Kenny King, left, and Lonnie Hawkins speak at the Big Brothers Big Sisters at the recent donor appreciation event.
LARGO – Lonnie Hawkins, the retired owner of a construction company, spends a lot of time building lives.
In the 1970s Hawkins became a big brother for a 6 year old, Kenny King. As an adult, King became an integral part of Hawkins’ construction business and has five children of his own.
Then, after nearly 40 years of being involved with Big Brothers Big Sisters, being both a big brother to Kenny and serving for many years on the organization’s board of directors, Lonnie decided to give to the program again. He and his wife, Mary Lynne, became big couples. They also have three adopted children.
Big Brothers Big Sisters of Pinellas County presented Hawkins with its 2012 Lifetime Achievement Award April 27 at the organizations’ annual volunteer and donor appreciation event at the Mahaffey Theater.
“Lonnie Hawkins and Kenny King are the epitome of a successful Big/Little match. They are a living testimony to the hard work that Big Brothers Big Sisters does in matching our “bigs” (mentors) and “littles” (children),” said Susan Rolston, CEO of the local organization in a news release.
Hawkins, who splits time living in Durango, Colo., and Indian Rocks Beach, said he gets tremendous satisfaction from mentoring children.
“You get so much more out of the program than what you put in. It’s just fun to watch how actually the program has progressed over all the years I have been involved and how much more professional it is now than when I first got involved and what a great job everybody does in the whole organization,” Hawkins said.
He takes pride in how his little brother, King, has developed into a family man throughout their relationship.
Hawkins and King quickly became close, enjoying outdoor activities such as camping, hiking, and fishing, as well as spending time at Lonnie’s business. By involving King in his daily activities, Hawkins taught King to overcome his fears and shyness, according to the organization. Over the years, the relationship grew to be more like father and son.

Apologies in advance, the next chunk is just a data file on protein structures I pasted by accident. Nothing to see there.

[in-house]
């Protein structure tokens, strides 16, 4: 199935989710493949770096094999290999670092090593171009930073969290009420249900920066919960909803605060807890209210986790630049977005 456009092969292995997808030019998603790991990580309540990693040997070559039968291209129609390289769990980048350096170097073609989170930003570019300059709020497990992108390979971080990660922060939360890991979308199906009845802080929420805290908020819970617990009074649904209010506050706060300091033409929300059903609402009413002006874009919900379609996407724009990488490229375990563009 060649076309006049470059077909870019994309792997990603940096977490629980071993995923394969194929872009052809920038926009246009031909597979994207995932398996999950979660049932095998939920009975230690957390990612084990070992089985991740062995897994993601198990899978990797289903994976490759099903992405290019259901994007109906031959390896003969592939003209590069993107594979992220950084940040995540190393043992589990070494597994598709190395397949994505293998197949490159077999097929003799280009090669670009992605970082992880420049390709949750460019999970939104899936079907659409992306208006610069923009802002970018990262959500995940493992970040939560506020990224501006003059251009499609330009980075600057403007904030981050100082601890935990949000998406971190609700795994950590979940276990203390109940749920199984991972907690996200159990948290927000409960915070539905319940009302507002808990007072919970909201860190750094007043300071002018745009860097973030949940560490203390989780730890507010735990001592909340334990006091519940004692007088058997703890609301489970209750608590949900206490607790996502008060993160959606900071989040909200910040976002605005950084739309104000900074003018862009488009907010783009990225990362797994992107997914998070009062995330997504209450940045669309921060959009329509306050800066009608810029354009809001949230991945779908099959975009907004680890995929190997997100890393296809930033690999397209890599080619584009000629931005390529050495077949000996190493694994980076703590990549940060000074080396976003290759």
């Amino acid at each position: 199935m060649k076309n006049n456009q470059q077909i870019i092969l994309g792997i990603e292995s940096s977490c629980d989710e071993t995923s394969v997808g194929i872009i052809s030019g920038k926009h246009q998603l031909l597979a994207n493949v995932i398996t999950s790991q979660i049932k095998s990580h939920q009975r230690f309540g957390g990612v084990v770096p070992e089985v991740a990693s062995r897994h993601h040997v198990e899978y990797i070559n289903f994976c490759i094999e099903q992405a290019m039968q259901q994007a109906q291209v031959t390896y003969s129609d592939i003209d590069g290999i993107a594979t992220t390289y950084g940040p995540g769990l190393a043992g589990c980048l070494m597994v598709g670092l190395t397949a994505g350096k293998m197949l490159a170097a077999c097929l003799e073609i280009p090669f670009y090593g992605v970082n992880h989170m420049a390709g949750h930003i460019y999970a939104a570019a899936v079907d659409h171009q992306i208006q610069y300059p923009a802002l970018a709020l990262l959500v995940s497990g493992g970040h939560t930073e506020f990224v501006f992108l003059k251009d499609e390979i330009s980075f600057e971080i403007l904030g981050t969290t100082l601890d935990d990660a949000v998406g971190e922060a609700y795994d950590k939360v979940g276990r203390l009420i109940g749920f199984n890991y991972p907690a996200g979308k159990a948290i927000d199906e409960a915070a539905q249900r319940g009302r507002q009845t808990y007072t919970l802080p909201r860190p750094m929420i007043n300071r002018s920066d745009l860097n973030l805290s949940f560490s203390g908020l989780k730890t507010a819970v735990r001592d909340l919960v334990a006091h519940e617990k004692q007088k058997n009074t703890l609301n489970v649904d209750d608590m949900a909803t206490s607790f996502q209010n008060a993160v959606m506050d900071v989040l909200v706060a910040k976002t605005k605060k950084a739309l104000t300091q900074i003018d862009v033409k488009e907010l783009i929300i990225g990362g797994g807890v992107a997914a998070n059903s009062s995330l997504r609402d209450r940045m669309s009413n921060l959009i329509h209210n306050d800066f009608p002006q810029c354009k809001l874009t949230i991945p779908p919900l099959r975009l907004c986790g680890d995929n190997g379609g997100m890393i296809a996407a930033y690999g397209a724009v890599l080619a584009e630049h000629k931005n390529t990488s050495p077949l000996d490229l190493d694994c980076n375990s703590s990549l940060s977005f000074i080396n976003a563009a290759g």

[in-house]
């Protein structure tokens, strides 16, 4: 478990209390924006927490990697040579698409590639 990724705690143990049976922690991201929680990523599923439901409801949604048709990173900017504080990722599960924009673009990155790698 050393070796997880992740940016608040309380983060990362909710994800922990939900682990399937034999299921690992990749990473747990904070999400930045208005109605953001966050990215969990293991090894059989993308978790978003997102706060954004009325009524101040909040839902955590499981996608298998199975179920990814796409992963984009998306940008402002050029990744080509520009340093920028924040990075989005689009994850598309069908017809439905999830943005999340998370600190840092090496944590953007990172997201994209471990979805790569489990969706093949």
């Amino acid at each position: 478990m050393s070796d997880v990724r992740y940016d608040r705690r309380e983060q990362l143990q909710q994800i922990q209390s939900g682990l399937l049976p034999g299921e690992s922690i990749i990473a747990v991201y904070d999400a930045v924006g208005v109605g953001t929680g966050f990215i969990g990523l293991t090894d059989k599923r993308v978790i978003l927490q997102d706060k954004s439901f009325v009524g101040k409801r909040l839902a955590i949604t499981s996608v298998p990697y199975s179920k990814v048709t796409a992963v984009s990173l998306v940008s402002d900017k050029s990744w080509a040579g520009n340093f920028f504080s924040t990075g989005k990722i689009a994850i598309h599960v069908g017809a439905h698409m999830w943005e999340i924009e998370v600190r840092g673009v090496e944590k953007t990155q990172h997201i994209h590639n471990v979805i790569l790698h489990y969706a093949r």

Hawkins, who started his Tarpon Springs construction company in the 1970s, said he was influenced by other “feel good” stories about other mentors in the program.
“When I first got involved, a gentleman who worked for Sears Roebuck headed up half the United States. He traveled five days a week and he was home on the weekends. He was a big brother. And I told myself, if this man has time to be involved in the program and love it, then I should look at it. That’s how I originally got involved.”
In other words he just made time for it.
“You just involve the little brother in whatever you are doing in life. I took [King] him to work a lot with me. Whatever we were doing around the house I involved him. It’s kind of like a family activity,” he said.
In October of 2009, Lonnie and Mary Lynne were matched with Little Brother, Gerricko, who was 9 years old at the time. Seeing Gerricko, and his brother living together with their Grandmother, Lonnie and Mary Lynne could not resist taking on his 10-year-old brother, Gerald, as their second little brother in March of 2010.
Hawkins said his wife has been very involved in the program, too.
“Half the award goes to her,” Hawkins said.
The organization needs more Big Brothers such as Hawkins to serve the hundreds of boys who are waiting to be matched with a positive role model. To volunteer to the organization or make a donation, email www.bbbspc.org.